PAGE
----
Do you still blindly turn incoming phone inquiries over to your salesperson, thereby losing control of the opportunity to identify and track what happens next? The best companies have a lead coordinator who takes all incoming calls, sets the lead, documents it, turns it over to a comfort advisor, then tracks it’s progress through completion. Without this system, you’ve lost control of your opportunities and are wasting marketing dollars. The best companies maintain a closing rate of more than 60%, which fluctuates based on where the leads come from. These days, high achievers in residential replacement sales will have an average sale of more than $6,000. They concentrate on selling systems, not boxes. They finance more than half of all their sales. They consistently offer and sell high dollar indoor air quality (IAQ) and other accessories.
The phone call gets this whole ball rolling. Do your calltakers feel like they are the bottom rung in your operation? Most do and that’s too bad. Have you ever stopped to consider the value of an incoming phone call? If your average sale is $6,000 and you close 60%, isn’t each replacement phone inquiry worth $3,600?
Do you think they realize they’re on a $3,600 phone call?! Or do they look at their job and say, “Oh, I just answer the phone.”
I’m starting to sound like a broken record, but again, it’s a system. Do they follow a script? Do they set the lead when all decision-makers are present? Or do they just wing it and hand it over to a salesman?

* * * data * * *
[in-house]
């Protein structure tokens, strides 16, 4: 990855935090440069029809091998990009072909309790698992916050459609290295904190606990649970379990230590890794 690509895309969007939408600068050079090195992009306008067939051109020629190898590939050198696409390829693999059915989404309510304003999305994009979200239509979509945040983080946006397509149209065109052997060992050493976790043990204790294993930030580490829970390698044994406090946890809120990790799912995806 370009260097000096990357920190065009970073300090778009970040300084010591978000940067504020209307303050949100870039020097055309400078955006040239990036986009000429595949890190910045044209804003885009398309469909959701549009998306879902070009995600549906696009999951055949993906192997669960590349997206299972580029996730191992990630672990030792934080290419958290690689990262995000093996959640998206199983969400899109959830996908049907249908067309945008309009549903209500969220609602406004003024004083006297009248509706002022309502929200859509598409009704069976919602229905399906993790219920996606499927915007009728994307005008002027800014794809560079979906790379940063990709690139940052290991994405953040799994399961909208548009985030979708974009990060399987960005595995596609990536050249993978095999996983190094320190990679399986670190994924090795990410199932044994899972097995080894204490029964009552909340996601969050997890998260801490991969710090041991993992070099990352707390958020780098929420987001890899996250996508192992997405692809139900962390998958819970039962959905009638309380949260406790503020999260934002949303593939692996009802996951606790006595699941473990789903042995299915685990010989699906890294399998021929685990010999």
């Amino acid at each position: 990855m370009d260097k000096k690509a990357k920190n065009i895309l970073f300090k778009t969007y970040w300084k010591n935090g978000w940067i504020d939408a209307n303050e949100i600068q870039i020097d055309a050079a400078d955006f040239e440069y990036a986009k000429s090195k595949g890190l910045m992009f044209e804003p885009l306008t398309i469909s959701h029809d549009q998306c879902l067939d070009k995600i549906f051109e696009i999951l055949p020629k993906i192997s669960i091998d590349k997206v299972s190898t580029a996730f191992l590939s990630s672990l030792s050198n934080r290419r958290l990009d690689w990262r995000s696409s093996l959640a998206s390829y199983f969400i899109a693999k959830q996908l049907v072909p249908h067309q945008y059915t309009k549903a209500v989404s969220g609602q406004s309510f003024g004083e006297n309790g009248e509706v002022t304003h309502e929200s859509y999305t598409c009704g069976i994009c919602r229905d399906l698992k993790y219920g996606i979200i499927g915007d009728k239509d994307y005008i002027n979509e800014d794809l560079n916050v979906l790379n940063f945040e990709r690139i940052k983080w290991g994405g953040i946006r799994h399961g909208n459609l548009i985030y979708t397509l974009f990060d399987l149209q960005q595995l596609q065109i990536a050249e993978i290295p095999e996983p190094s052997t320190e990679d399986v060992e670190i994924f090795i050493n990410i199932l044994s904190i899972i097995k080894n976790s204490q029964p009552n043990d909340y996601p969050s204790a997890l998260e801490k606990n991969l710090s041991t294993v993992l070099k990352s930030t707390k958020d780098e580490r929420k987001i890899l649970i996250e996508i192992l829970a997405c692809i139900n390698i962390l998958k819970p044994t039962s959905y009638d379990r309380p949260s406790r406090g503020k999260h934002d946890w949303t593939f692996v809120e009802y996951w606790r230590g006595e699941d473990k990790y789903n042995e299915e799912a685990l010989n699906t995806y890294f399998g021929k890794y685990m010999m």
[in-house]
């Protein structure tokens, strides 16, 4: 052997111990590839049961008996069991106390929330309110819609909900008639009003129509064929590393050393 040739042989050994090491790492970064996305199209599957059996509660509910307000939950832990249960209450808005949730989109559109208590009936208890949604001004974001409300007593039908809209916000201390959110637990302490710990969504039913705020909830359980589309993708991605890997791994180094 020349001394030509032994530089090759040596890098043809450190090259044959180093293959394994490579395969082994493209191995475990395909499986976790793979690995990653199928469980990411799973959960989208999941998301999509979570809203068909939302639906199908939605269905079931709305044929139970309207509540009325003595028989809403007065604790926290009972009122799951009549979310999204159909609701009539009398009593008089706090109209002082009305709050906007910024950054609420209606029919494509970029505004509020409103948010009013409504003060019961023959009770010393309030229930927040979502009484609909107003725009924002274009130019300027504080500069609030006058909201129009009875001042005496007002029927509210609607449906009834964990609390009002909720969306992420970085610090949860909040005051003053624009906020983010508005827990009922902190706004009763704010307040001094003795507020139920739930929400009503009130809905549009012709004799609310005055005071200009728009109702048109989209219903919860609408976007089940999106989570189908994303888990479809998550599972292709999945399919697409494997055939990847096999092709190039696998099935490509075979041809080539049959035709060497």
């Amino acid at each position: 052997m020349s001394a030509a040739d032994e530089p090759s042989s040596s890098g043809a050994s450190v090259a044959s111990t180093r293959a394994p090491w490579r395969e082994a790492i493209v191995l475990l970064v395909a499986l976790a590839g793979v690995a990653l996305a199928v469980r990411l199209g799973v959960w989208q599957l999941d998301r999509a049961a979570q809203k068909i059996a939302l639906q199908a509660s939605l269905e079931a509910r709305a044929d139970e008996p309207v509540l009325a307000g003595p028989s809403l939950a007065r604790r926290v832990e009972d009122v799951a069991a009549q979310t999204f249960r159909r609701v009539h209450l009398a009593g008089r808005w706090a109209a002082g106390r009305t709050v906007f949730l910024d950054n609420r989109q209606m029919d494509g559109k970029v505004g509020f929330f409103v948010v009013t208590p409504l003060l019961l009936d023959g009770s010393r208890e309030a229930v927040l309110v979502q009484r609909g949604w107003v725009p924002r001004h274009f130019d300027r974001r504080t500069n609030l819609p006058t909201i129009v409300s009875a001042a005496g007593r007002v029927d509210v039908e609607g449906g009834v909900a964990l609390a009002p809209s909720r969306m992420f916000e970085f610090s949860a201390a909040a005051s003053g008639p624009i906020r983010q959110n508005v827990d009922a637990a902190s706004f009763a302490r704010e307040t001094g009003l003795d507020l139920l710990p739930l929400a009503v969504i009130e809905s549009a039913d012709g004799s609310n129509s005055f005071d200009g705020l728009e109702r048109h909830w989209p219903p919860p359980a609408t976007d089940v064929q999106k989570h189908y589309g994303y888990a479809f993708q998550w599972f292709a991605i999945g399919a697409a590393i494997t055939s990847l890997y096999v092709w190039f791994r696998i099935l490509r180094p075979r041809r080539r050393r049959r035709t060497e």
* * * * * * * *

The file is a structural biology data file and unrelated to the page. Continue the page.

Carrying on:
The best companies not only track their incoming call conversion rate (for both replacement and repair), but record their calls, train, hold meetings, practice, and constantly look to improve their process. They understand how important this is.
Finally, consider one last number. It’s a sensitive one: 10.
Ten is the minimum percentage of people who are currently in your employ, who you’re holding hostage by not allowing them to work in a different profession or for a different company. Now, let’s be clear about something, I’m not telling you to fire anybody!
However — and I’ll try to be as diplomatic as possible here — these people are sucking the life out of you!
And you already know who they are, don’t you? Trust me, despite the fear you might have of not having them on your staff, you’ll be better off. Your life will be better and your team will be stronger. Life is too short.
Lastly, I want you to know that you shouldn’t try and do all this stuff yourself. Proven systems are available now. Get help. It’s out there. No one is smart enough to figure all this stuff out on their own, and you’ll waste too much time trying.
John O’Connor is a former contractor and current business consultant with One Hour Heating & Air Conditioning. He can be reached at 612/369-1246 or [email protected] onehourair.com.
This article is based on the presentation, Benchmark Against the Best, which John O’Connor gave at HVAC Comfortech 2007, held in St. Louis, MO, Sept. 26-29, 2007. For more information about HVAC Comfortech 2008, which will be held September 10-13, 2008, in Atlanta, GA, call 216/931-9550, or watch for updates on the show website: www.hvaccomfortech.com.